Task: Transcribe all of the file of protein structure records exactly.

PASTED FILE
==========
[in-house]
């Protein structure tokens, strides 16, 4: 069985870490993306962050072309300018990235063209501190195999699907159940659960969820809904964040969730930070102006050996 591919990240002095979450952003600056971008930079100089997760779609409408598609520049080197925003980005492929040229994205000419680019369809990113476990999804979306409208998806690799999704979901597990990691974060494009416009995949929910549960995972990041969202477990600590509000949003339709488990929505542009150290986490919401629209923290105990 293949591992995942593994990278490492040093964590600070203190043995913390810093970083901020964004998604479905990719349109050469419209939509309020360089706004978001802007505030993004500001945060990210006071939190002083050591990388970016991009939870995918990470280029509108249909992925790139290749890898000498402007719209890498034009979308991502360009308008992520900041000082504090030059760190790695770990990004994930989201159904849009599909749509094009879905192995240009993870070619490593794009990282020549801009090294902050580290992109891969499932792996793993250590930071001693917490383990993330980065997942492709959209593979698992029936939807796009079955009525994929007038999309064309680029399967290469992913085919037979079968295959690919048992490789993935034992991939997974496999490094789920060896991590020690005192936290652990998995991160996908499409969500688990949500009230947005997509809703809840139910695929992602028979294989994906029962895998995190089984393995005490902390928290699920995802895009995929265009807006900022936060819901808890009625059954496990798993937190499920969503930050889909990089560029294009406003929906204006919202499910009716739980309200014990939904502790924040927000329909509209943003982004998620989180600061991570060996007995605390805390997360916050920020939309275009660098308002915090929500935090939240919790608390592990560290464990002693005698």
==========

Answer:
[in-house]
């Protein structure tokens, strides 16, 4: 069985870490993306962050072309300018990235063209501190195999699907159940659960969820809904964040969730930070102006050996 591919990240002095979450952003600056971008930079100089997760779609409408598609520049080197925003980005492929040229994205000419680019369809990113476990999804979306409208998806690799999704979901597990990691974060494009416009995949929910549960995972990041969202477990600590509000949003339709488990929505542009150290986490919401629209923290105990 293949591992995942593994990278490492040093964590600070203190043995913390810093970083901020964004998604479905990719349109050469419209939509309020360089706004978001802007505030993004500001945060990210006071939190002083050591990388970016991009939870995918990470280029509108249909992925790139290749890898000498402007719209890498034009979308991502360009308008992520900041000082504090030059760190790695770990990004994930989201159904849009599909749509094009879905192995240009993870070619490593794009990282020549801009090294902050580290992109891969499932792996793993250590930071001693917490383990993330980065997942492709959209593979698992029936939807796009079955009525994929007038999309064309680029399967290469992913085919037979079968295959690919048992490789993935034992991939997974496999490094789920060896991590020690005192936290652990998995991160996908499409969500688990949500009230947005997509809703809840139910695929992602028979294989994906029962895998995190089984393995005490902390928290699920995802895009995929265009807006900022936060819901808890009625059954496990798993937190499920969503930050889909990089560029294009406003929906204006919202499910009716739980309200014990939904502790924040927000329909509209943003982004998620989180600061991570060996007995605390805390997360916050920020939309275009660098308002915090929500935090939240919790608390592990560290464990002693005698």